As it turns out, the graduation rate improved by more than predicted in Clark County high schools in 2011-12, jumping from 59 percent to 66 percent.
All grades improved their pass rate on the state’s standardized tests in both math and reading, according to the Nevada Department of Education, which just released its school-by-school report card. Students in grades three through eight take the tests.
“Where we were the fastest-growing district in the country, we may be the fastest-improving,” said Ken Turner, assistant to the superintendent, touting the Clark County School District’s successes in a discussion about Phase 2 of the superintendent’s reform plan, released late last week.
Superintendent Dwight Jones, entering his second full school year at the helm, also emphasized the growth but noted that “tremendous challenges lay ahead,” as pointed out in his plan “Phase II: Progress Made and the Next Mile.”
“I don’t feel like we’re making enough progress,” Jones said on Monday, noting that student performance is improving overall, but gaps between ethnic groups aren’t closing.
Though more students passed state tests, only half of middle school and two-thirds of elementary school students passed the reading test.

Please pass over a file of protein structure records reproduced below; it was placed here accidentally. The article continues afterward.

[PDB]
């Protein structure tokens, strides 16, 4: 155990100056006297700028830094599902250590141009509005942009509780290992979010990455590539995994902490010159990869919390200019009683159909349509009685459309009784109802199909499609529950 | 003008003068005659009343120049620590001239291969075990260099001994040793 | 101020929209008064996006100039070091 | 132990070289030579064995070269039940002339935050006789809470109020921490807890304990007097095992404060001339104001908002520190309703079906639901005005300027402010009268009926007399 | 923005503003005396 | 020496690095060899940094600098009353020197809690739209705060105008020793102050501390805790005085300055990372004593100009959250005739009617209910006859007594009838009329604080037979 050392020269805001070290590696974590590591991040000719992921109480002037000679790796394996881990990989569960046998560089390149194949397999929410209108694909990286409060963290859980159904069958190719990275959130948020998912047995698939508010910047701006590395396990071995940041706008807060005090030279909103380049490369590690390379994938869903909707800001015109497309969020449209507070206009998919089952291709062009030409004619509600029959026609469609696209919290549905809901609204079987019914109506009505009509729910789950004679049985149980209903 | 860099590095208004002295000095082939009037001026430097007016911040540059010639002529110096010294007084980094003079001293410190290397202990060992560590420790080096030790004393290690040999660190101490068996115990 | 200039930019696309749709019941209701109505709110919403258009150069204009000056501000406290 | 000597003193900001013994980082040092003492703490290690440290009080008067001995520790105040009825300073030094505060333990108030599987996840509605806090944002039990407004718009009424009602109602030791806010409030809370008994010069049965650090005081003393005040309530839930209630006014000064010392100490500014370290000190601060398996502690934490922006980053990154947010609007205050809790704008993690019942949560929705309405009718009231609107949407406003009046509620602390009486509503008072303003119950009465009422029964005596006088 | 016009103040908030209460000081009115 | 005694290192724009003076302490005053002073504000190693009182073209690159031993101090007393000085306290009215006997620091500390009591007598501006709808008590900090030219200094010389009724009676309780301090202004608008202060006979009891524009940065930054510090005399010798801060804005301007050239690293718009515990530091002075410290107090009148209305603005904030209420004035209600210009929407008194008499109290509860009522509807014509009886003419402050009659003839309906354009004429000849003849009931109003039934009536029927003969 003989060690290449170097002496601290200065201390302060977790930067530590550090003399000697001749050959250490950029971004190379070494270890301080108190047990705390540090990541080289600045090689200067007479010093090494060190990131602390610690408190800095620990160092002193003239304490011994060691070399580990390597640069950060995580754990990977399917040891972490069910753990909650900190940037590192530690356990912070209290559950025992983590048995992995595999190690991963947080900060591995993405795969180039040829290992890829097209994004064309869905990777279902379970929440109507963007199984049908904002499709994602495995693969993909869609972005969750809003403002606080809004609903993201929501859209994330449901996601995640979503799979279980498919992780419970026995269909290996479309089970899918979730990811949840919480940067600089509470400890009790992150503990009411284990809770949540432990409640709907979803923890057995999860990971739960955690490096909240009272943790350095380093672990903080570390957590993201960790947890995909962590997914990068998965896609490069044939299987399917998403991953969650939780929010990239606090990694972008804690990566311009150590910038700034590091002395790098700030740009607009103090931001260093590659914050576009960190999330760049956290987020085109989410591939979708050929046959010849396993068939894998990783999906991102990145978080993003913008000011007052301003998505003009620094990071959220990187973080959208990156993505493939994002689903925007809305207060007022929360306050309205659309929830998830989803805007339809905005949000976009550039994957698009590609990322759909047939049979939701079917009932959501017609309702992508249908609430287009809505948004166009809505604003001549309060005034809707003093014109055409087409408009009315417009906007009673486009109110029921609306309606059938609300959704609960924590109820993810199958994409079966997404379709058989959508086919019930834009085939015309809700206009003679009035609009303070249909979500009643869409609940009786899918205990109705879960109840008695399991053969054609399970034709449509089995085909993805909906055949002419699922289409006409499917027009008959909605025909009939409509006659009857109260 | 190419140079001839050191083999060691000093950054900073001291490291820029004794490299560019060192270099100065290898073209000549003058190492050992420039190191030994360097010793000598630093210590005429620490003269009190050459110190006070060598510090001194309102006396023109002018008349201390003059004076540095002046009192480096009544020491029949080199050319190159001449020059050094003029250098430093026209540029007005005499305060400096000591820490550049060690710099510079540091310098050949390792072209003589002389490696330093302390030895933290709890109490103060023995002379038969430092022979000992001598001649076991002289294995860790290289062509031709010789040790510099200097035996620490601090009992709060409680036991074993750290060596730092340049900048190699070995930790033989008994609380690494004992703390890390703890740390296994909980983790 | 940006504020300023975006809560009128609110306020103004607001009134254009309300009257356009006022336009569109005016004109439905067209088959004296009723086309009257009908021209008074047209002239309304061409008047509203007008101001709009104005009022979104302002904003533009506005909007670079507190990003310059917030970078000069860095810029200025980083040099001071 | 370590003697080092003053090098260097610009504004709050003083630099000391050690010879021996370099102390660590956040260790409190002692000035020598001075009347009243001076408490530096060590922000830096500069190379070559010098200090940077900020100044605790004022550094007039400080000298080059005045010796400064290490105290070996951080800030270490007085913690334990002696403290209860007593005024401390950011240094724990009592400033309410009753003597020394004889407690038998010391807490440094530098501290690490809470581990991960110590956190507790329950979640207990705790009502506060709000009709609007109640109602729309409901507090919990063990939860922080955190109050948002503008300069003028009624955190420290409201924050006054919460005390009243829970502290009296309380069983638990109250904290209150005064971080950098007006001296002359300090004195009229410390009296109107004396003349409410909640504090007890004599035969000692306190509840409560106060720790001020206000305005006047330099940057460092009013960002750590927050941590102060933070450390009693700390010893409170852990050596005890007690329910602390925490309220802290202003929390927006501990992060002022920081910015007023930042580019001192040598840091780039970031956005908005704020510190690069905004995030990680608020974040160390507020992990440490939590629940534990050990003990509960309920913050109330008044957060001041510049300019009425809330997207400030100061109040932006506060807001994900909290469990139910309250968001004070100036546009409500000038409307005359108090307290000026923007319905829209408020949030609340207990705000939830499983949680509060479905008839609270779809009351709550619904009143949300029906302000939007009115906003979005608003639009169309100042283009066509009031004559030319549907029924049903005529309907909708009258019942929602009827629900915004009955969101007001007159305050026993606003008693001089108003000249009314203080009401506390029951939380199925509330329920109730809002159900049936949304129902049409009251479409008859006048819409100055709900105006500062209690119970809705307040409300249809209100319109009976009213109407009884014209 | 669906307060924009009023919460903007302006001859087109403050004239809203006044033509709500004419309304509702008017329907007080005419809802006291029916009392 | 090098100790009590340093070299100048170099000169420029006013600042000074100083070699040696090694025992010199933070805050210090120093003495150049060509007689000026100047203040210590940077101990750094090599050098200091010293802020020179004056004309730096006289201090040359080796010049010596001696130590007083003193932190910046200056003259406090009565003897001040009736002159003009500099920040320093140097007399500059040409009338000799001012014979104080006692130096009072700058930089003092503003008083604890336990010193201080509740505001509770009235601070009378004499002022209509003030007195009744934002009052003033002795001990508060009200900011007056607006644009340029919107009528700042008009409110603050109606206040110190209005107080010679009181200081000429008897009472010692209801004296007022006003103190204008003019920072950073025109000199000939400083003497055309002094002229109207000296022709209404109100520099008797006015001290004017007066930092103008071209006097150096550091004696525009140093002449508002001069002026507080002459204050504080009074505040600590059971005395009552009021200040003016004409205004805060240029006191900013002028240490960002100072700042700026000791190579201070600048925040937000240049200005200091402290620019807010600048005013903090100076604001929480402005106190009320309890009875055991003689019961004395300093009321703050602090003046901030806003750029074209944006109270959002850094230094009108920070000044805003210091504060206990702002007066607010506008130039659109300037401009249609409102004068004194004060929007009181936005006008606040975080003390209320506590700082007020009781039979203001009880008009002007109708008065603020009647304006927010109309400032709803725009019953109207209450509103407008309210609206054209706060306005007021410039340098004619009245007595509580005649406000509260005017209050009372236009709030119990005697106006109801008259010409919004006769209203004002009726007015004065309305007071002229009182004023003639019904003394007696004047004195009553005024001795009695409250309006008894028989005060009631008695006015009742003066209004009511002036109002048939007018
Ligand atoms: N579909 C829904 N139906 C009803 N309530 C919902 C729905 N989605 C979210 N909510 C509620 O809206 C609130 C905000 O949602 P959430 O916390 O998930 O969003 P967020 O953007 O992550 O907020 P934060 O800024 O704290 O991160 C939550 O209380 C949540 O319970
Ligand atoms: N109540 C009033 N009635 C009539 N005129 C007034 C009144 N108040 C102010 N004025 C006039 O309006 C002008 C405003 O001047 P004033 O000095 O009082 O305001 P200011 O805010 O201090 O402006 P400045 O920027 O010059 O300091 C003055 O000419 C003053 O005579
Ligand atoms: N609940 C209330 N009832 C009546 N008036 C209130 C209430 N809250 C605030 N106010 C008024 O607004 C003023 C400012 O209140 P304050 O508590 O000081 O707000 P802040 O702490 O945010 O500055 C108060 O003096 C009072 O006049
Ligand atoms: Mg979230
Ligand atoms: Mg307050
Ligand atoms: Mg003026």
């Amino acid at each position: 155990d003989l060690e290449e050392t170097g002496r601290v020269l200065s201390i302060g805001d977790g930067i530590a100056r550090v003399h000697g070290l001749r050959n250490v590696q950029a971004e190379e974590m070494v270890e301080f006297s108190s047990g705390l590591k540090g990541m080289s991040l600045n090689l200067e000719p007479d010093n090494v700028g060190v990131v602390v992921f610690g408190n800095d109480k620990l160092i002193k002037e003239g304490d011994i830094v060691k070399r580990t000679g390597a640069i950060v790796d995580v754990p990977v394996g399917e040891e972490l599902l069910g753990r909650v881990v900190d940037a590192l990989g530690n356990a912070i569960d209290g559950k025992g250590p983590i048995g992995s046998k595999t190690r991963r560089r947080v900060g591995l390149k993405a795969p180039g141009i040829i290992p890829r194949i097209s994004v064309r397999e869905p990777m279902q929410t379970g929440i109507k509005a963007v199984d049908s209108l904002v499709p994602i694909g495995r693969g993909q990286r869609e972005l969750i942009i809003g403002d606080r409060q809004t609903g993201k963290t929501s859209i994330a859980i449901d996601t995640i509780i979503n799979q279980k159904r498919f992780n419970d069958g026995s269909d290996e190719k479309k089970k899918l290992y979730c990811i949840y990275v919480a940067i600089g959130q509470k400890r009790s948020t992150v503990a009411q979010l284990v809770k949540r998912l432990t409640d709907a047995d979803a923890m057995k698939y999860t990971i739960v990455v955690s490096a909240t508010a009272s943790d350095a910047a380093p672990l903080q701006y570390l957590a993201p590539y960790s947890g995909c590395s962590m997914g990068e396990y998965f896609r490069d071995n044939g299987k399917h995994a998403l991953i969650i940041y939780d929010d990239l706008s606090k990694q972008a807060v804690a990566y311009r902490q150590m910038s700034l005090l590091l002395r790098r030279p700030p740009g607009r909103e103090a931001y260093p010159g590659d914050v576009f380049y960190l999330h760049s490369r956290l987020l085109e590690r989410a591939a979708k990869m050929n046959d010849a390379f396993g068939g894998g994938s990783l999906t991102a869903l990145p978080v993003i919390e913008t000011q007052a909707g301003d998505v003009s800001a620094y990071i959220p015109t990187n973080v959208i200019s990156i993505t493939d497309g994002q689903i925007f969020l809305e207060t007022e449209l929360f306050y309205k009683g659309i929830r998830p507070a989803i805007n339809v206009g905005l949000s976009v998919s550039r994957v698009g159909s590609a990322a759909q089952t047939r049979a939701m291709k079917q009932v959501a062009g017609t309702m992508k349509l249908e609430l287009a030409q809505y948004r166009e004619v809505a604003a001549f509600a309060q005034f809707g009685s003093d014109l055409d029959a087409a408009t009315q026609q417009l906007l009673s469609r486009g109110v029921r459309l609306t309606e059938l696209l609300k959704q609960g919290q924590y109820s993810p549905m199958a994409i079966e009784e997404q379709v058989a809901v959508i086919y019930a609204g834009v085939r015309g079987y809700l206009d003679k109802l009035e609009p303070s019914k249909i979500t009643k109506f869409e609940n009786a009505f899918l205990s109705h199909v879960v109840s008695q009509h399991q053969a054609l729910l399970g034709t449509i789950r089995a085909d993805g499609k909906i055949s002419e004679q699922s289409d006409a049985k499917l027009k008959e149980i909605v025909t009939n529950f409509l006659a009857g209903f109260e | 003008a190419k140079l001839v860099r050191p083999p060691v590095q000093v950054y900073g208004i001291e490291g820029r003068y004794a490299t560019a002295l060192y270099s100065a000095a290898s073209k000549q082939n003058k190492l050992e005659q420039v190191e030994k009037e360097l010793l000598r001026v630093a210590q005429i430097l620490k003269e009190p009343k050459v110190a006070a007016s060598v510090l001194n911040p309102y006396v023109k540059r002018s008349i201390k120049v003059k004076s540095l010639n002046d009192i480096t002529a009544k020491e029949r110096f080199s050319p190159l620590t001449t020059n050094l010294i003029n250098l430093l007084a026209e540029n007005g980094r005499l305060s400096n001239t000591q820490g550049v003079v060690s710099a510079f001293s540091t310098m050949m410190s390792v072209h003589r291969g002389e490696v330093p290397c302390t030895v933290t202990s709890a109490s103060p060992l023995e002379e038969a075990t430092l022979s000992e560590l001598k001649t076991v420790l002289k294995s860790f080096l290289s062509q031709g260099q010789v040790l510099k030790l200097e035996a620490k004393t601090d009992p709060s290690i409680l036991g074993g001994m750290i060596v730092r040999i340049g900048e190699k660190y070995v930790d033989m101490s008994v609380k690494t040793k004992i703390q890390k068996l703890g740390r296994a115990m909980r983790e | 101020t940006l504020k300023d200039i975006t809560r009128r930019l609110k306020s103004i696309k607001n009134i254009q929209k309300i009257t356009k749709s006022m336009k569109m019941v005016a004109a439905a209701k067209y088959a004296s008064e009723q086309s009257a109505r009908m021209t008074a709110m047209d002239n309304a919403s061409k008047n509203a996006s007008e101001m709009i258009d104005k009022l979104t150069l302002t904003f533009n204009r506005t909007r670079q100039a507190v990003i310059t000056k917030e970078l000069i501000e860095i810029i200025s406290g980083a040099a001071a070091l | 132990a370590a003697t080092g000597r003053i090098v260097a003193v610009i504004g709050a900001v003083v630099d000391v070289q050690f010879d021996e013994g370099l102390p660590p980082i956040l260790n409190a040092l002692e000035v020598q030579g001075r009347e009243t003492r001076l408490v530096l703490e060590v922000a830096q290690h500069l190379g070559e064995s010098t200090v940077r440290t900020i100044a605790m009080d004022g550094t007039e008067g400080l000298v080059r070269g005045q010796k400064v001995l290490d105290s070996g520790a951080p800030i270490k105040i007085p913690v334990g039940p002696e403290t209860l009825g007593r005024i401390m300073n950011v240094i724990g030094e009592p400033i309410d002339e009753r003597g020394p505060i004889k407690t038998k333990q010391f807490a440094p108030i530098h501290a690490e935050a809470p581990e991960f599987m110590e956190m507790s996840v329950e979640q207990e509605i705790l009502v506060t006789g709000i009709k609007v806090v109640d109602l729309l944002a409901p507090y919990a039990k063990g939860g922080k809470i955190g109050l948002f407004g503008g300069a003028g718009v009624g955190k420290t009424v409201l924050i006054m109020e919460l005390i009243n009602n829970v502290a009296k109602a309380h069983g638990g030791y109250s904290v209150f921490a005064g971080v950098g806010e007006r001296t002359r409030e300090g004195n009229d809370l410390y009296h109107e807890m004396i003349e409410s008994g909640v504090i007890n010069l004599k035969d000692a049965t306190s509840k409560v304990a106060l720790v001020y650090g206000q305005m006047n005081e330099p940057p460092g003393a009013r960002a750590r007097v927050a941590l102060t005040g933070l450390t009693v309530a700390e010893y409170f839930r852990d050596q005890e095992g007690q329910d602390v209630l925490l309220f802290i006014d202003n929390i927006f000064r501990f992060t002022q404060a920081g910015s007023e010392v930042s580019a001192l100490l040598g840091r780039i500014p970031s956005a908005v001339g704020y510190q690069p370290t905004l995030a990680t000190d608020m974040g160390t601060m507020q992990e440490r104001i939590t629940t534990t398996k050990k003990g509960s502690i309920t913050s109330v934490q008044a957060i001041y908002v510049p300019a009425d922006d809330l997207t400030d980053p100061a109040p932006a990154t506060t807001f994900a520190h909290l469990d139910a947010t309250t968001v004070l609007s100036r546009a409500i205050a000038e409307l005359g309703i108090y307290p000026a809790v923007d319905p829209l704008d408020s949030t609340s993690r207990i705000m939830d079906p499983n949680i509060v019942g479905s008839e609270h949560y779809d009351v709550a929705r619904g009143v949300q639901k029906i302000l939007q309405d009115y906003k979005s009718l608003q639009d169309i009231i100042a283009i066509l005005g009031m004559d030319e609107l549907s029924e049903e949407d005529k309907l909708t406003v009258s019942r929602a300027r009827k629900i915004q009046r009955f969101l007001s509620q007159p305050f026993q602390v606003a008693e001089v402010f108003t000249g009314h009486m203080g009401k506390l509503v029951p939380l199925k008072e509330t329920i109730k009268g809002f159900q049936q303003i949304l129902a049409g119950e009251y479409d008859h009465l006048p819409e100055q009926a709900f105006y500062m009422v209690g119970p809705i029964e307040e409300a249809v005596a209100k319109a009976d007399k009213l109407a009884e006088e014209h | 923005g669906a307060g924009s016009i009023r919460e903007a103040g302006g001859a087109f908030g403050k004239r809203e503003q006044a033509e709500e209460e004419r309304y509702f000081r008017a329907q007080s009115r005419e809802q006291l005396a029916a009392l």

And schools are still playing catch-up. About half of the 21,000 seniors started last year behind in credits or still needing to pass one of the sophomore tests required to graduate. Again, half of seniors lag behind this year.
Though the district’s graduation rate jumped halfway to Jones’ goal of 75 percent last year, it took a lot of extra work with seniors to get there. In its Graduation Initiative, the district spent $1.53 million on a pilot program for about 300 struggling high school students last year.
The program, Ombudsman, plucks students off their campuses for individual instruction. Another $1 million in federal grants was spent for last-ditch tutoring during the summer for the district’s first autumn graduation. Staff and volunteers even knocked on doors of dropout students on Saturdays. Jones also had each principal make an individual recovery plan for all 10,000 struggling seniors. Lastly, the district pushed retaking courses online instead of the classroom, receiving record Virtual High School enrollment.
The Graduation Initiative is only going to “continue and expand” this school year, Jones wrote in Phase 2.
Can this pace be held? Not if the district’s budget continues to dwindle, Jones warned. Nearly $600 million has been cut in the past four years.
“We’re trying to do more with less, but we’re approaching a real fine line where less will just be less,” he said.